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The Craft of College Teaching: A Practical Guide

reviewed by Doreen M. Keller - November 16, 2020

coverTitle: The Craft of College Teaching: A Practical Guide
Author(s): Robert DiYanni & Anton Borst
Publisher: Princeton University Press, Princeton
ISBN: 0691183791, Pages: 232, Year: 2020
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Robert DiYanni and Anton Borst’s text is grounded in both contemporary and seminal writings on teaching, motivation, the brain, curiosity, inclusion, and much more. In the first paragraphs of each chapter, there is a hook establishing its importance and an “in this chapter” preview that offers the reader a glimpse of what’s coming. The applications section at the end of each chapter offers a set of questions that pose ways for college instructors to apply specific principles or strategies to their own courses. The interludes at the end of each chapter offer more detailed illustrations of a concept closely connected to the chapter. For example, Chapter Three’s (Making Learning Last) interlude focuses on the keys to effective and powerful instructor explanations while Chapter Seven’s (Teaching and Technology) interlude is about the importance for all instructors to pay attention to and have conversations with students about being critical consumers of what they find online. The book’s appendix, “A College Teaching Survival Kit” offers 12 pages of compiled resources, including templates, suggested reading, and even sample grading rubrics. The appendix also has comprehensive lists of the teaching strategies and tips in the book, including everything from course design considerations to discussion practices to Power Point slide tips to student questioning ideas.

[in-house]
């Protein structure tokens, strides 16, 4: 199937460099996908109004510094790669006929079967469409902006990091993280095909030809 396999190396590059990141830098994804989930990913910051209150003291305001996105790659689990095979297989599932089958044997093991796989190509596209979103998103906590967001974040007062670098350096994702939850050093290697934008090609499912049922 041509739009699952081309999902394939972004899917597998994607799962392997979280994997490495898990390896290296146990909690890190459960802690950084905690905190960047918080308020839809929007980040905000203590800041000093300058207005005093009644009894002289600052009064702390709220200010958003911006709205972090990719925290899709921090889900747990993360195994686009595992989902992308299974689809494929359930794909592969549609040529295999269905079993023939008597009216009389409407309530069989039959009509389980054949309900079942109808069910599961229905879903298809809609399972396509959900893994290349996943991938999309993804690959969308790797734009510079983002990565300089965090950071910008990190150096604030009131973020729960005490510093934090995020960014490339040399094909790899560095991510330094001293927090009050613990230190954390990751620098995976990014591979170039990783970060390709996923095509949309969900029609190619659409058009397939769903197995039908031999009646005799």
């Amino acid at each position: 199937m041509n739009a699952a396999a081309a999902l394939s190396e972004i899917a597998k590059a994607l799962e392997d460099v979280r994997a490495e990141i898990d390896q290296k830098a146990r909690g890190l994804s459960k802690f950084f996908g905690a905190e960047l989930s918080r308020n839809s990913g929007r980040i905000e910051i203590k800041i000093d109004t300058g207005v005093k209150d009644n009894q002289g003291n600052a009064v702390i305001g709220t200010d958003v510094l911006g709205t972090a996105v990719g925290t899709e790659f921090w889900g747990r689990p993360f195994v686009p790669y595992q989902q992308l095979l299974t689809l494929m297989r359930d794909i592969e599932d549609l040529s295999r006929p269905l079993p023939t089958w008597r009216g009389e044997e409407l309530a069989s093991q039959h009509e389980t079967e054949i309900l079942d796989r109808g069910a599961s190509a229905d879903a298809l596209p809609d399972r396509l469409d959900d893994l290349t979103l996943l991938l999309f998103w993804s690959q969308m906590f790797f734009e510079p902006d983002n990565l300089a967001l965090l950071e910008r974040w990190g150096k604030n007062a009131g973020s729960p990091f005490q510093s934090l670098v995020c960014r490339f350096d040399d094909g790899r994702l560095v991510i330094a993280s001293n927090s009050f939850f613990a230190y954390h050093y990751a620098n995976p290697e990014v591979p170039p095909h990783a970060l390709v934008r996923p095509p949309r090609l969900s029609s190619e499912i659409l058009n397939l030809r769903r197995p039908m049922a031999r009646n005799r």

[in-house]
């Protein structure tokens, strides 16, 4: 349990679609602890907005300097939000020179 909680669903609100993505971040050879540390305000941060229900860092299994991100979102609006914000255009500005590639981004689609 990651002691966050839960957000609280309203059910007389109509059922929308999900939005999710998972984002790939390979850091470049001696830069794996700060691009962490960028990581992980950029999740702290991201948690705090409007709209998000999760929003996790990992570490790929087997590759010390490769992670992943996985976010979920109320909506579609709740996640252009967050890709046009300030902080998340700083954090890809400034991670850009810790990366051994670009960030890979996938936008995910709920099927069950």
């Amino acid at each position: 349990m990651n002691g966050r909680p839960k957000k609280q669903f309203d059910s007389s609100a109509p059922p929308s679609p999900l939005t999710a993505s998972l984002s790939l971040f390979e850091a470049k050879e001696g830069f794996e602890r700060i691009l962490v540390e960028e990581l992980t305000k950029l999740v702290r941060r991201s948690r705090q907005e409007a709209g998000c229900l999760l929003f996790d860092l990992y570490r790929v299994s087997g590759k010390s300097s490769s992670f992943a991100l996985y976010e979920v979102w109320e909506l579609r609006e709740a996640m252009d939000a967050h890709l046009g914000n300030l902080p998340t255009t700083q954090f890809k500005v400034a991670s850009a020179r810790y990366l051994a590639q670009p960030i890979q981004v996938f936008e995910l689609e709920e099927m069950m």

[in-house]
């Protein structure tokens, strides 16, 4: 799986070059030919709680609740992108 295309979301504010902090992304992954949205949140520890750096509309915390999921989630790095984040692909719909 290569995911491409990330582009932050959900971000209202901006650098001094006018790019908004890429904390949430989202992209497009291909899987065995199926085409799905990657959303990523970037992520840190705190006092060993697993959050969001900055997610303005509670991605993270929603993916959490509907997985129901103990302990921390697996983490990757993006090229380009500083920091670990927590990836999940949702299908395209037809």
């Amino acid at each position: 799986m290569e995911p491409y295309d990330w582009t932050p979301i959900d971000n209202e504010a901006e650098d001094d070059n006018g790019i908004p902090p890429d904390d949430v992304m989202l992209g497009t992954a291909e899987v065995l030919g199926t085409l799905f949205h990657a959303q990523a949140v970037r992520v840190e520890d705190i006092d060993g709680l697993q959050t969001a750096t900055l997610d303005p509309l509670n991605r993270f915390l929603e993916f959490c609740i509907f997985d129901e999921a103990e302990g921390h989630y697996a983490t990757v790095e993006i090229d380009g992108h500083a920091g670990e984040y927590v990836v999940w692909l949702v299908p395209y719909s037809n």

Chapter One, “Motivating Student Learning,” draws from many books on related subjects and synthesizes those reads. One nugget, being mindful of the “Goldilocks Zone” (p. 14) wherein we design instruction and problems where students are able to “succeed but not without some struggle,” offers important advice. The chapter examines eight approaches to motivate students, such as demonstrating care; providing thoughtful, timely, positive, and critical feedback; and embracing and publicizing our own experience with failure. Throughout the discussion of these eight approaches is a thread of the importance of asking the right kinds of questions of our students at the right times. Multiple examples are given.

Chapter Two, “Course, Syllabus, and Lesson Design.” is arguably the most practical and imperative chapter of the book for new professors, especially those with no training or experience in pedagogy. The course design advice is grounded in Wiggins and McTighe’s Understanding by Design (UbD) framework for instructional design. To readers familiar with UbD, it gives pause that the authors transpose steps two and three of the process. Wiggins and McTighe (1998) purposefully situate the second step of their process, “determine acceptable evidence,” after the first, “identify desired results,” and before the last step, “plan learning activities and instruction,” to avoid the “twin sins of planning and teaching”; namely, the sin of “activity-oriented teaching” and the sin of focusing on “coverage” of vast amounts of material (McTighe, 2010, p. 276). The authors here represent UbD with the second and third steps swapped, leading the curriculum designer to potentially commit the sin of planning the activity before determining specific assessment evidence. This will be a nuanced slip that most new college instructors reading the book will never notice, but it does misrepresent the heart of the UbD message.